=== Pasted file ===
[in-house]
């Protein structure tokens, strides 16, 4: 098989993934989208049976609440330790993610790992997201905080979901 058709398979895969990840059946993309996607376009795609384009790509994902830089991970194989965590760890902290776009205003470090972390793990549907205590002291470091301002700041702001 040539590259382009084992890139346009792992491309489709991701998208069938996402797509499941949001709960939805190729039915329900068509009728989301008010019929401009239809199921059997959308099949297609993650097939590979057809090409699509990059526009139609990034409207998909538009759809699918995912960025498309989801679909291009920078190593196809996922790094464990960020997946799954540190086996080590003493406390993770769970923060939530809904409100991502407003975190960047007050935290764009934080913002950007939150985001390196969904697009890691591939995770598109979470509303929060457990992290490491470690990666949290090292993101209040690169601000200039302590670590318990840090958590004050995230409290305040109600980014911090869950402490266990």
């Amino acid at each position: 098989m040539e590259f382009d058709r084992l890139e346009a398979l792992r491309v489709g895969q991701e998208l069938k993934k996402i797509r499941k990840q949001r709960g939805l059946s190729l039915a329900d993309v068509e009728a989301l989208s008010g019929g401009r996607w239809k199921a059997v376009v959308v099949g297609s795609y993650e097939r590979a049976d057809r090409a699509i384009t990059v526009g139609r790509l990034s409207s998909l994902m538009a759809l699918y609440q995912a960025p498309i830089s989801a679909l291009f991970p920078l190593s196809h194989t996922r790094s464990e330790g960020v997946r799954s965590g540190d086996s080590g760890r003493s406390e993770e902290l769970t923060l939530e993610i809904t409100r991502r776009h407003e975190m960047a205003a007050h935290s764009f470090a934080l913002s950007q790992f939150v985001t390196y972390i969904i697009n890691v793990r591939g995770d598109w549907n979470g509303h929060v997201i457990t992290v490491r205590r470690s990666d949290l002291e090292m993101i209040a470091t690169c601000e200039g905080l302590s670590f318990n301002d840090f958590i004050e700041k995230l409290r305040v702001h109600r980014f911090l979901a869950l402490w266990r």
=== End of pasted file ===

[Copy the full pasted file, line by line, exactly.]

[in-house]
């Protein structure tokens, strides 16, 4: 098989993934989208049976609440330790993610790992997201905080979901 058709398979895969990840059946993309996607376009795609384009790509994902830089991970194989965590760890902290776009205003470090972390793990549907205590002291470091301002700041702001 040539590259382009084992890139346009792992491309489709991701998208069938996402797509499941949001709960939805190729039915329900068509009728989301008010019929401009239809199921059997959308099949297609993650097939590979057809090409699509990059526009139609990034409207998909538009759809699918995912960025498309989801679909291009920078190593196809996922790094464990960020997946799954540190086996080590003493406390993770769970923060939530809904409100991502407003975190960047007050935290764009934080913002950007939150985001390196969904697009890691591939995770598109979470509303929060457990992290490491470690990666949290090292993101209040690169601000200039302590670590318990840090958590004050995230409290305040109600980014911090869950402490266990």
């Amino acid at each position: 098989m040539e590259f382009d058709r084992l890139e346009a398979l792992r491309v489709g895969q991701e998208l069938k993934k996402i797509r499941k990840q949001r709960g939805l059946s190729l039915a329900d993309v068509e009728a989301l989208s008010g019929g401009r996607w239809k199921a059997v376009v959308v099949g297609s795609y993650e097939r590979a049976d057809r090409a699509i384009t990059v526009g139609r790509l990034s409207s998909l994902m538009a759809l699918y609440q995912a960025p498309i830089s989801a679909l291009f991970p920078l190593s196809h194989t996922r790094s464990e330790g960020v997946r799954s965590g540190d086996s080590g760890r003493s406390e993770e902290l769970t923060l939530e993610i809904t409100r991502r776009h407003e975190m960047a205003a007050h935290s764009f470090a934080l913002s950007q790992f939150v985001t390196y972390i969904i697009n890691v793990r591939g995770d598109w549907n979470g509303h929060v997201i457990t992290v490491r205590r470690s990666d949290l002291e090292m993101i209040a470091t690169c601000e200039g905080l302590s670590f318990n301002d840090f958590i004050e700041k995230l409290r305040v702001h109600r980014f911090l979901a869950l402490w266990r």